Working with students in an inquiry-based setting is amazing. One of my teachers and I are doing a great “hands-on digital” project that has given them (and me!) the opportunity to make deep connections between atoms, molecules and their structure. Vonnie let them choose a molecule randomly and I taught them how to research, paraphrase and create citations. Today, they got the chance to build their molecules by hand and take 30-50 stop-action images from above, around, below and any angle imaginable. I have never been a scientist, but I have learned more science in the past three days than in all of my life by building and digitizing my creation. Thanks, Vonnie. This “tuesdays” is dedicated to teachers who LOVE to pass the gift of curiosity, exploration and reasoning on to their students and share with others.
A creative website
This is probably going to sound strange that I chose Facebook as my creative website of the week, but I got more suggestions from teachers in FB than email, blogs and other websites. About three weeks ago, I posted this: "Need some help for my science teachers. Does anyone know how to create digital 3D models of molecules that high school students could make?" What fun. I got lots of comments and great ideas. Thanks to Rick and Glen because I combined their ideas for our project. “Hands-on digital” is a phrase that Patti coined for us and a great way to describe this project. The students are building their molecular structure with some cool kits that Vonnie had and then “digitizing” them. The images will be imported into Movie Maker to create an adaptation clay animation with a voice over narration of their findings on their molecule. Vonnie will have a class library of instructional videos of over 30 molecules! Sharing ideas in Facebook has been an incredible way to stay creative and connected. Teachers, ask for ideas from your peers. It’s fun to see how willing everyone is to share.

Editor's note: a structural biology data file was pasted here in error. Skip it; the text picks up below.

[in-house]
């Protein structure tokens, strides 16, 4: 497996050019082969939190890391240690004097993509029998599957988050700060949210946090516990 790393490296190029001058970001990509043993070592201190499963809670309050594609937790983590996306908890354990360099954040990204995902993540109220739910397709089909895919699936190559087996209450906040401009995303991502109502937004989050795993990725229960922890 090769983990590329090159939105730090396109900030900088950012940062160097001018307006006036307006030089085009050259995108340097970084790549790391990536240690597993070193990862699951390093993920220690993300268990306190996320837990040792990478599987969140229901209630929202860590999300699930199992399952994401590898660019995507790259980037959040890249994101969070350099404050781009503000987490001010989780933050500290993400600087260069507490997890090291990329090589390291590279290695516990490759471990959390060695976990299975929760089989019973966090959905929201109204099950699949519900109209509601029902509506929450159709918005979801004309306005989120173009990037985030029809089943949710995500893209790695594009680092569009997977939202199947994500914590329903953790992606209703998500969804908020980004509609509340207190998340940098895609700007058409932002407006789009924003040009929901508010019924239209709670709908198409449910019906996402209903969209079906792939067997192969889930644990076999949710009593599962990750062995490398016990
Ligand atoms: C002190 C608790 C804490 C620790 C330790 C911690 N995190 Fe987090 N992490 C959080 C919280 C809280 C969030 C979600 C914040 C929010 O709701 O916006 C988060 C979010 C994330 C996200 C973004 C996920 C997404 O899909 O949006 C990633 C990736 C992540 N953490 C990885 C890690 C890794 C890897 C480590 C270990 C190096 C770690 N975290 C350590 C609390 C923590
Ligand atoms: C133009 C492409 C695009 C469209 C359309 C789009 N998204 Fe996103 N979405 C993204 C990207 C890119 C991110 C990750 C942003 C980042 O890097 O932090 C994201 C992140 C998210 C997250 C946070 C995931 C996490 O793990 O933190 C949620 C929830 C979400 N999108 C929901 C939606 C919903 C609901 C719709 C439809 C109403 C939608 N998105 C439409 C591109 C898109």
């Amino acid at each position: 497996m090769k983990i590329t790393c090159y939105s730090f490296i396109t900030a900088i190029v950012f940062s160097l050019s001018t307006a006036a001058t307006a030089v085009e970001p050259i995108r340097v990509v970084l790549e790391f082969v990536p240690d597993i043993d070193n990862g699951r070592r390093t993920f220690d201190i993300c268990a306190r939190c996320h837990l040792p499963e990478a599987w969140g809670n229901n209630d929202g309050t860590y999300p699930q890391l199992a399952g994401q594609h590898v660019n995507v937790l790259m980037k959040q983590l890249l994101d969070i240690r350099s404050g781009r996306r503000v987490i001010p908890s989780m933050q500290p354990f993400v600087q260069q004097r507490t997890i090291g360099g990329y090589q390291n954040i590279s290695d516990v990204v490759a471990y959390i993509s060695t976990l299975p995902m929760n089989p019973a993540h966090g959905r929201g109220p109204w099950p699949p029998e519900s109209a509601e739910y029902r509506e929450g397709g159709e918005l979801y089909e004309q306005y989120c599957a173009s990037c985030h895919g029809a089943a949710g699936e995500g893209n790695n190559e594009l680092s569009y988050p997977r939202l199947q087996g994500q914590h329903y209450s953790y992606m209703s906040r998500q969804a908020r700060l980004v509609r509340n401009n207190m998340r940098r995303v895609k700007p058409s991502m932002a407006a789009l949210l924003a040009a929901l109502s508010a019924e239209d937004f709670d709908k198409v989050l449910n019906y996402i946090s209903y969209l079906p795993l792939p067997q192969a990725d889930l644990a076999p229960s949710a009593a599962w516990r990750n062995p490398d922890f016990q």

An image to share
Fructose molecule created and digitized by Karen C. Seddon
“Innovation distinguishes between a leader and a follower.” Steve Jobs
I completely understand the dilemma that teachers are in now to make sure they are working within the pacing guides, working around testing windows and having curriculum prescribed. Yet, the irony is that when being observed, teachers are supposed to show students doing inquiry-based-lessons with hands-on interaction. It is my greatest hope that teachers will embrace digital projects like the one we are doing now that not only fulfills the requirements of the pacing guide, but helps students develop their own learning through inquiry, research, respecting intellectual property and creating a product. The model of molecules project was already a great project, but by stepping it up a notch with digitization, the teacher and students have a video library that can be preserved. Students who were absent or are unable to do this project can watch the videos for enrichment or remediation. If you want to try a digital project and have never done one before, please get help and seek advice from those who have had successful experiences. You can avoid a lot of pitfalls by asking for systems and management techniques. Anything that is worth it, takes time and energy. Students creating digital projects is worth it!
How do you do that?
How do you celebrate the inquiring mind? Find a local issue in your community. Introduce the problem to your students and challenge them to solve it. This means of personalizing learning is called Challenge Based Learning. Students will take the challenge when they believe that what they have to say matters. They are more than capable of solving some of our major environmental and political issues because they are neither emotionally involved nor bureaucratically immersed. Can you imagine how powerful it would be if each class or school took on a local issue and help our communities solve the problem with a fresh, youthful solution? Standards can still be address, curriculum can still be met and problems can be solved. Students involved in this type of project-based learning remember the experiment as long as they live. Probably, the best advice I can give it to have a plan for x amount of days (with the flexibility to extend one more day because it almost always takes longer than you think) and start small for the first one. Instead of having each student present in front of the room, make the videos or presentations available and have them peer review in small groups or gallery walk style. The best case scenario would be to make them available online for a much wider audience and the quality of the projects will definitely become much more excellent. Thanks to all of you would helped mold this project idea for Vonnie and her students.
As always, I am